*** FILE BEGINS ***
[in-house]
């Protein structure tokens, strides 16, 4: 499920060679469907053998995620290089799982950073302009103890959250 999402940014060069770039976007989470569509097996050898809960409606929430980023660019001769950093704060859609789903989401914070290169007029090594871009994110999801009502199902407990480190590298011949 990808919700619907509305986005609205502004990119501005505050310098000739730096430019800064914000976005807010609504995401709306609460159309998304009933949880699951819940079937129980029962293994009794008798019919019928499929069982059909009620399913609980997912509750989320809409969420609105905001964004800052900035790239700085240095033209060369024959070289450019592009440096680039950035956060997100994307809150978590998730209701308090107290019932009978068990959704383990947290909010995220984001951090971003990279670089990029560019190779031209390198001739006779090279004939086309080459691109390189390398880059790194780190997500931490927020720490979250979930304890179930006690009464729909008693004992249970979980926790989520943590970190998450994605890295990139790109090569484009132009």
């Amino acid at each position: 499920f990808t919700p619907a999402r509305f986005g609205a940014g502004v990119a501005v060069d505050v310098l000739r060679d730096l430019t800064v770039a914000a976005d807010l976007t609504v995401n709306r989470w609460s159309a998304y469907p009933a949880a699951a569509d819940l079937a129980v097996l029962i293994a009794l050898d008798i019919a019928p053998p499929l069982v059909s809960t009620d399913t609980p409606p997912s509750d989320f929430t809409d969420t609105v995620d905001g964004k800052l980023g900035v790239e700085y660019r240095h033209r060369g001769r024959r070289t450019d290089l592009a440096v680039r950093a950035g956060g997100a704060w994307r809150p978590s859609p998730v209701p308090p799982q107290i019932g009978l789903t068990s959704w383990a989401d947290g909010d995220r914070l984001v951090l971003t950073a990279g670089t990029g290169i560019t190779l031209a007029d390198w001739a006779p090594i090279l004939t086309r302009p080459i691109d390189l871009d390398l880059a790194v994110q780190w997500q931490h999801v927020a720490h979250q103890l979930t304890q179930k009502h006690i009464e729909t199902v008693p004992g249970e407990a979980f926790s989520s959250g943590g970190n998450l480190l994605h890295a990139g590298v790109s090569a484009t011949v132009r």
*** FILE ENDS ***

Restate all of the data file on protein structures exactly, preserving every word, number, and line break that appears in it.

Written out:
[in-house]
């Protein structure tokens, strides 16, 4: 499920060679469907053998995620290089799982950073302009103890959250 999402940014060069770039976007989470569509097996050898809960409606929430980023660019001769950093704060859609789903989401914070290169007029090594871009994110999801009502199902407990480190590298011949 990808919700619907509305986005609205502004990119501005505050310098000739730096430019800064914000976005807010609504995401709306609460159309998304009933949880699951819940079937129980029962293994009794008798019919019928499929069982059909009620399913609980997912509750989320809409969420609105905001964004800052900035790239700085240095033209060369024959070289450019592009440096680039950035956060997100994307809150978590998730209701308090107290019932009978068990959704383990947290909010995220984001951090971003990279670089990029560019190779031209390198001739006779090279004939086309080459691109390189390398880059790194780190997500931490927020720490979250979930304890179930006690009464729909008693004992249970979980926790989520943590970190998450994605890295990139790109090569484009132009």
């Amino acid at each position: 499920f990808t919700p619907a999402r509305f986005g609205a940014g502004v990119a501005v060069d505050v310098l000739r060679d730096l430019t800064v770039a914000a976005d807010l976007t609504v995401n709306r989470w609460s159309a998304y469907p009933a949880a699951a569509d819940l079937a129980v097996l029962i293994a009794l050898d008798i019919a019928p053998p499929l069982v059909s809960t009620d399913t609980p409606p997912s509750d989320f929430t809409d969420t609105v995620d905001g964004k800052l980023g900035v790239e700085y660019r240095h033209r060369g001769r024959r070289t450019d290089l592009a440096v680039r950093a950035g956060g997100a704060w994307r809150p978590s859609p998730v209701p308090p799982q107290i019932g009978l789903t068990s959704w383990a989401d947290g909010d995220r914070l984001v951090l971003t950073a990279g670089t990029g290169i560019t190779l031209a007029d390198w001739a006779p090594i090279l004939t086309r302009p080459i691109d390189l871009d390398l880059a790194v994110q780190w997500q931490h999801v927020a720490h979250q103890l979930t304890q179930k009502h006690i009464e729909t199902v008693p004992g249970e407990a979980f926790s989520s959250g943590g970190n998450l480190l994605h890295a990139g590298v790109s090569a484009t011949v132009r």